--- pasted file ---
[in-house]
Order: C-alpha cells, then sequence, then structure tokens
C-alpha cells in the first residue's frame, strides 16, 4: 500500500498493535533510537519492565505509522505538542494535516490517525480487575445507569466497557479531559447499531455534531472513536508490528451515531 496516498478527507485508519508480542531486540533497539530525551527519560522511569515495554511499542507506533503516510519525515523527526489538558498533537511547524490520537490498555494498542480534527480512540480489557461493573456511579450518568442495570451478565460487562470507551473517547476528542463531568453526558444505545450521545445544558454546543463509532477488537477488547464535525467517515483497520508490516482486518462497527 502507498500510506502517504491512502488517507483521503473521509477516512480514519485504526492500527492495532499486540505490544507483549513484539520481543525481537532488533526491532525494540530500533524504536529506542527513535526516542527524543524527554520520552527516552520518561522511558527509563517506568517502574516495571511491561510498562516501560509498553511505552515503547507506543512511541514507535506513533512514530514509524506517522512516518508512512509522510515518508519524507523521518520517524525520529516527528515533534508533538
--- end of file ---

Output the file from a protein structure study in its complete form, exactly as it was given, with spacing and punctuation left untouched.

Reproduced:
[in-house]
Order: C-alpha cells, then sequence, then structure tokens
C-alpha cells in the first residue's frame, strides 16, 4: 500500500498493535533510537519492565505509522505538542494535516490517525480487575445507569466497557479531559447499531455534531472513536508490528451515531 496516498478527507485508519508480542531486540533497539530525551527519560522511569515495554511499542507506533503516510519525515523527526489538558498533537511547524490520537490498555494498542480534527480512540480489557461493573456511579450518568442495570451478565460487562470507551473517547476528542463531568453526558444505545450521545445544558454546543463509532477488537477488547464535525467517515483497520508490516482486518462497527 502507498500510506502517504491512502488517507483521503473521509477516512480514519485504526492500527492495532499486540505490544507483549513484539520481543525481537532488533526491532525494540530500533524504536529506542527513535526516542527524543524527554520520552527516552520518561522511558527509563517506568517502574516495571511491561510498562516501560509498553511505552515503547507506543512511541514507535506513533512514530514509524506517522512516518508512512509522510515518508519524507523521518520517524525520529516527528515533534508533538